The increased speed of development, widespread adoption of open source, and extensive usage of 3rd party libraries also brought with it a set of problems unique in the history of software development. As a developer, I can now create sophisticated programs at light speed without having to reinvent the wheel, thanks to the use of external libraries. However, it also makes me nervous when I dig into the package source and see 2,000 folders in the node_modules/ directory. And that's really the crux of the issue: attacks on software supply chains will only become more prevalent and harder to detect over time and it's becoming nearly impossible for even well-staffed development teams to keep a handle on their application dependencies. As we've seen before with the leftpad package saga, wittingly or unwittingly, a single developer can inflict a huge amount of damage. Some organizations have tried freezing their dependency chains at a certain "known good" version to combat the issue, but that's at best a stopgap solution. Ultimately, if you had a group of nation-state actors or blackhats who had both the patience and the programming chops to pull off a "low and slow" attack - gaining the trust of package maintainers by committing quality code, being active in the communities over a long period of time, and spreading malicious code out over multiple repositories such that it's only functional when all the pieces are combined on a given system - it would be nearly impossible to prevent it.

As the xz backdoor has shown, it's entirely possible that this is already happening, and sophisticated backdoors could already be in place in packages considered "critical software infrastructure", e.g OpenSSH and/or Linux kernel modules. It's long been known that a sizable portion of the global tech infrastructure is maintained by volunteers who do it simply because they're passionate about their craft (h/t xkcd.org):

It's especially shameful the large number of tech companies who've made their vast fortunes on the backs of these developers, placating the community by hiring a few programmers or donating a token amount of money to open source projects. The open source software revolution in general (cue Cathedral & Bazaar reference) has been the engine powering the rise of the Internet, smartphones, and the Internet of Things, and is largely responsible for kicking off the current ongoing revolution that is AI and LLMs. But as any tech founder can relate, "move fast and break stuff" isn't really compatible with code audits and the principle of least-privilege. We've made HUGE advancements in the 21st century, including changing our entire software development model multiple times, but we've arrived at a point where our future success will depend on our ability to secure what we've built and keep it secure going forward. In my opinion, this is where the rubber meets the road in the debate about AI being used for good or evil. We're faced with a massive challenge; time will tell if we're able to rise to it.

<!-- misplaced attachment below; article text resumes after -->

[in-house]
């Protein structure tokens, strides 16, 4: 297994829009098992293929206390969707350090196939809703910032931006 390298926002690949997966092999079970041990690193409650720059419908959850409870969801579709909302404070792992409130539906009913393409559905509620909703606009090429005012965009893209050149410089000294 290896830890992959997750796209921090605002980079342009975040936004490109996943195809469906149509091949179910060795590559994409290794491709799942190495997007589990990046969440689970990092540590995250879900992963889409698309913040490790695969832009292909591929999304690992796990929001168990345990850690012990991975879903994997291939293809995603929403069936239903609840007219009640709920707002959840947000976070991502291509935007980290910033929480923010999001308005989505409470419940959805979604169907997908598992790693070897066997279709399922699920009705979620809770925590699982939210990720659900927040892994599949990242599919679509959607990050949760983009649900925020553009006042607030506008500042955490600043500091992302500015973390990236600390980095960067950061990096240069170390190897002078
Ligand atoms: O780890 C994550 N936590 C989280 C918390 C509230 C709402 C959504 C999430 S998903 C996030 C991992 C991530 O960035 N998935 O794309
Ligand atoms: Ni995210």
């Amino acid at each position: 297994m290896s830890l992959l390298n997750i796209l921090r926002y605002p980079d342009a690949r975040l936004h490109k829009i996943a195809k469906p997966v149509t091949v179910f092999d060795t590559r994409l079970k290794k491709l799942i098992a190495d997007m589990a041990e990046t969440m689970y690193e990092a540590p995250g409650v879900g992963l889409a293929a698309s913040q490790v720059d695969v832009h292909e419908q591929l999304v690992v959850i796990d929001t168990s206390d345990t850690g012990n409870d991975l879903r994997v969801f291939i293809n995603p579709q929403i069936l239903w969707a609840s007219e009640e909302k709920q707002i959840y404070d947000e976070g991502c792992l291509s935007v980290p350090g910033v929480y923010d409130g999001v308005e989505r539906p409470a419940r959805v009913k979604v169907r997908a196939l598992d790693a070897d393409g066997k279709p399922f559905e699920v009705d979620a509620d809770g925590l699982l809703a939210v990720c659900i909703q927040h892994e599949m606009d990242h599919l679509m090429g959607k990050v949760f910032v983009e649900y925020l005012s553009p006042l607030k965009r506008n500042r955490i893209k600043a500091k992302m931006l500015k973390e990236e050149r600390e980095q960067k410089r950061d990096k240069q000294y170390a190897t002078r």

Tip of the Hat, Wag of the Finger

Tip of the Hat to the sources referenced above, from which all the other information in this post flows. Big time Tip of the Hat to Anders Freund for discovering and analyzing the xz backdoor:

And I know I'm not the only person to feel this way, but the biggest Tip of the Hat in this post rightfully belongs to Lassie Collin (Larhzu on Github). In addition to being completely innocent of anything surrounding the backdoor, he thanklessly maintained an unexciting, but crucial, package that's installed in pretty much every Linux distro in existence. This included having to defend himself against complaints that he wasn't working fast enough while dealing with issues in his personal life. Reminder: this was NOT Lassie's full time job, nor was he paid at all as far as I'm aware.

And now a Wag of the Finger to Github for closing down the xz repository and suspending the accounts involved - including Lasse Collin's account which is absolutely shameful;

Github: restore his account NOW!

A second Wag of the Finger (or maybe just "the finger") to all the armchair admins out there who will take the time to criticize open source maintainers, who - again, for those who are new to this - are not paid a single dime for their work, for not working fast enough, for not implementing whichever major feature this week that would make their (the admin's) job easier, on and on and on. Hey, fellow admins - if the package maintainers aren't working fast enough for you, why don't you learn to fscking code and fix it yourself. Here, let me help you get started: